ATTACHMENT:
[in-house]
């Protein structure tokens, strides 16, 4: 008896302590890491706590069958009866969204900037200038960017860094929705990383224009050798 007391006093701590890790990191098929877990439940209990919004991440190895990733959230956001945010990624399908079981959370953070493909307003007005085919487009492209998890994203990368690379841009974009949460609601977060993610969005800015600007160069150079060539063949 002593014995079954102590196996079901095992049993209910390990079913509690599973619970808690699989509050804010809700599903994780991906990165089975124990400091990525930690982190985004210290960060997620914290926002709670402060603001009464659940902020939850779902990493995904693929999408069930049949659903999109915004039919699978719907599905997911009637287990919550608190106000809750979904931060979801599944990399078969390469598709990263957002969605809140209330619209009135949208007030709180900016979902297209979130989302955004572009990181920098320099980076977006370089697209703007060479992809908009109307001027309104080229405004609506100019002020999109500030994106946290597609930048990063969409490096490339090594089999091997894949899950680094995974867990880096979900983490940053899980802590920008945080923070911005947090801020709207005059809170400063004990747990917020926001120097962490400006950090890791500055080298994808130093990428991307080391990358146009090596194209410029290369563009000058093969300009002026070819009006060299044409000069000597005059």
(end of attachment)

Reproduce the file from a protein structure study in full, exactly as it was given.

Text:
[in-house]
């Protein structure tokens, strides 16, 4: 008896302590890491706590069958009866969204900037200038960017860094929705990383224009050798 007391006093701590890790990191098929877990439940209990919004991440190895990733959230956001945010990624399908079981959370953070493909307003007005085919487009492209998890994203990368690379841009974009949460609601977060993610969005800015600007160069150079060539063949 002593014995079954102590196996079901095992049993209910390990079913509690599973619970808690699989509050804010809700599903994780991906990165089975124990400091990525930690982190985004210290960060997620914290926002709670402060603001009464659940902020939850779902990493995904693929999408069930049949659903999109915004039919699978719907599905997911009637287990919550608190106000809750979904931060979801599944990399078969390469598709990263957002969605809140209330619209009135949208007030709180900016979902297209979130989302955004572009990181920098320099980076977006370089697209703007060479992809908009109307001027309104080229405004609506100019002020999109500030994106946290597609930048990063969409490096490339090594089999091997894949899950680094995974867990880096979900983490940053899980802590920008945080923070911005947090801020709207005059809170400063004990747990917020926001120097962490400006950090890791500055080298994808130093990428991307080391990358146009090596194209410029290369563009000058093969300009002026070819009006060299044409000069000597005059």